First is to complete the highly polished puzzle, adventure and single player story games that only really take about 4 hours to complete. This is your Moss, The Last Clock Winder, and a Dark Space. While these games are fantastic, once you finish them once there’s really no need to play them again. So if in one month you knock out four or five of these, then you probably saved yourself $100.
The other way is to use it to other way to use it is to trial the high replayability games. These are multiplayer, shooting, boxing and rhythm games. This is a fantastic strategy to test two similar games, for example Audio Trip and Synth Riders. You are able to access full game you can even try mods to help make your decision.
3) Build a VR Wishlist
The next step is to start building up a wishlist. From games you tried on viveport infinity, from friend recommendations, or online reviews. Once added, items on your wish-list you will be emailed when they go on sale. Earlier this year Dance collider was 85% off and I picked it up for less than 3 dollars.
Two times a year something magical happens, which is the Steam summer and winter sales. During these sales, you can find some of the biggest titles for a fraction of the original price. By adding the games you like to your library throughout the year, you can build a large collection of Cheap VR games without spending too much money.
4) Oculus Referral Program
The Oculus referral program is a great way to save money on your VR games. By using a referral code from your friends, you can get 25% off your Oculus purchase and your friend will receive some store credit. It’s a great way to save money and support your friends at the same time. If you’re a weirdo and don’t have friends like me then just check out the comment section of any game and normally someone has posted their code there.
5) Modded VR Games
Mods are a great way to get more content out of your existing games and add some extra replay value. For example with a game like Audio Trip which has 28 songs and no paid DLCs, you can extend your library to 500 songs popular for free with a few clicks. SkryrimVR is another classic game which which can be modded to for a more immersive experience.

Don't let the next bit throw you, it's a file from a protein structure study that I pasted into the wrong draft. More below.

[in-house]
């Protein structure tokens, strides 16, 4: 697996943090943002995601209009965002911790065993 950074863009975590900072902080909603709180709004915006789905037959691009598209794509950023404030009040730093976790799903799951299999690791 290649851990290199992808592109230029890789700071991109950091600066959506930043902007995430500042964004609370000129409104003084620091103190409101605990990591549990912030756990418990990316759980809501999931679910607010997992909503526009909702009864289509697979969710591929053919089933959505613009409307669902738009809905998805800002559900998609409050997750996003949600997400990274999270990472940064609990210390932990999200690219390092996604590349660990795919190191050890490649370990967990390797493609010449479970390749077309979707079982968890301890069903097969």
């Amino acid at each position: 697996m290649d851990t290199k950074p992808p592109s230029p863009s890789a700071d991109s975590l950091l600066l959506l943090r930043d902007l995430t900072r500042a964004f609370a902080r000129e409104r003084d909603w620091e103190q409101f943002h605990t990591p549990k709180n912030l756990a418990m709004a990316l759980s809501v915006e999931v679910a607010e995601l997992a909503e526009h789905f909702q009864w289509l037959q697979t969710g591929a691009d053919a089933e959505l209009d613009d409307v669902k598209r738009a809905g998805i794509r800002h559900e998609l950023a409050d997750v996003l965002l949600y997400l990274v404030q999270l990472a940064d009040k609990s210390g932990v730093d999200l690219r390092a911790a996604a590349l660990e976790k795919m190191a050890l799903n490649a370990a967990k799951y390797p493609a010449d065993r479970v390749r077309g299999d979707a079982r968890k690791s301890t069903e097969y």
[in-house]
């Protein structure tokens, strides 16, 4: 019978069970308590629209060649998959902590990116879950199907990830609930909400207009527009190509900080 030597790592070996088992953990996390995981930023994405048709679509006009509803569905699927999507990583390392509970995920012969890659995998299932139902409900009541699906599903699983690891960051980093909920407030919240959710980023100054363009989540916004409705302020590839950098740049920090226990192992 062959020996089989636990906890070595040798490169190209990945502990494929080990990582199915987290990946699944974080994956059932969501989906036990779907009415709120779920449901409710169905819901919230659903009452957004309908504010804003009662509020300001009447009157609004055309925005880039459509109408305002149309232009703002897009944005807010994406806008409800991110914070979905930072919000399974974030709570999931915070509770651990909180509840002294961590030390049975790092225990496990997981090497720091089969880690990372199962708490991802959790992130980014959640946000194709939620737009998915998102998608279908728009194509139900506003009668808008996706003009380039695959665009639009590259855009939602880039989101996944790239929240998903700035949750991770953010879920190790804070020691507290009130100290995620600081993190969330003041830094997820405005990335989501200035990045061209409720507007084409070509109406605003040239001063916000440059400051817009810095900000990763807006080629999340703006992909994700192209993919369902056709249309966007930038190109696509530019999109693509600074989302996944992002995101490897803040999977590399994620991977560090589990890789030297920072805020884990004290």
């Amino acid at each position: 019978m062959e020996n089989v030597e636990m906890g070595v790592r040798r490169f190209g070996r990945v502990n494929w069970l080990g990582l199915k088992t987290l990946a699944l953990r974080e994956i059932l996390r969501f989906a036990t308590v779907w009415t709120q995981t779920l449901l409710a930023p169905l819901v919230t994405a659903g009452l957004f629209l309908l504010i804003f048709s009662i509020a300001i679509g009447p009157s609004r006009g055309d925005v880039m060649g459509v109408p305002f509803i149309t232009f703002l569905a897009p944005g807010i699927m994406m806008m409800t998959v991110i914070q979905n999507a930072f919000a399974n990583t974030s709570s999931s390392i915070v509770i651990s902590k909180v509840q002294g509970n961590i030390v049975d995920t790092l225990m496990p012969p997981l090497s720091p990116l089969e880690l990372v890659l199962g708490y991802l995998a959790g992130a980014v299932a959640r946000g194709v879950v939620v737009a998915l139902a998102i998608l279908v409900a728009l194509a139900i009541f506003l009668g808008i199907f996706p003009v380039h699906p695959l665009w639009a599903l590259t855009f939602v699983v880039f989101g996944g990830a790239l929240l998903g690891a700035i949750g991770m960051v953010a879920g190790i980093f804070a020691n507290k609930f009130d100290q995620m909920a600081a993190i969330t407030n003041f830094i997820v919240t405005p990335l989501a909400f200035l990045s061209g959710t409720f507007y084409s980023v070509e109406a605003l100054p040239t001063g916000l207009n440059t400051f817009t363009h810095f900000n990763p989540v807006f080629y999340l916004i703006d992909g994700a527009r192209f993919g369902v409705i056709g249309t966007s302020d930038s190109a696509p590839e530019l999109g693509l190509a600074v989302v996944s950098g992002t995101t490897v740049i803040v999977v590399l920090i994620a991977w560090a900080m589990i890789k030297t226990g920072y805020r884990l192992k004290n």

One of the big criticisms with VR gaming is that there isn’t a lot of AAA titles. We have half life alyx and…… yeah. But maybe we don’t have to wait for developers to make new games and ports. There’s a bunch of super smart people that have already done this.
Did you know that there’s already a fully supported VR mod for Halflife 2, Basically all of the Resident Evils, you can play the intro to the Witcher, and if you don’t mind using a game pad then you can even experience CyberPunk in VR. Check out some of our favourite mods from 2022.
6) Free VR games
Finally, there are a number of free games available for VR. These can be a great way to try out the technology and build up your library without spending any money. This is good to bide time while waiting for your wishlist titles to go on sale. It is important to note that some of these games may not be of the same quality or they might be trying to get money from in another way though in game purchase like cosmetics, DLCs or subscriptions. One of our personal favourite games to pick up is Blaston.
Finding cheap VR games and building up an extensive game library is possible with a bit of research and savvy shopping. By taking advantage of subscription services, sales, referral programs, modding, and free games, you can build up a large collection of VR titles without overspending.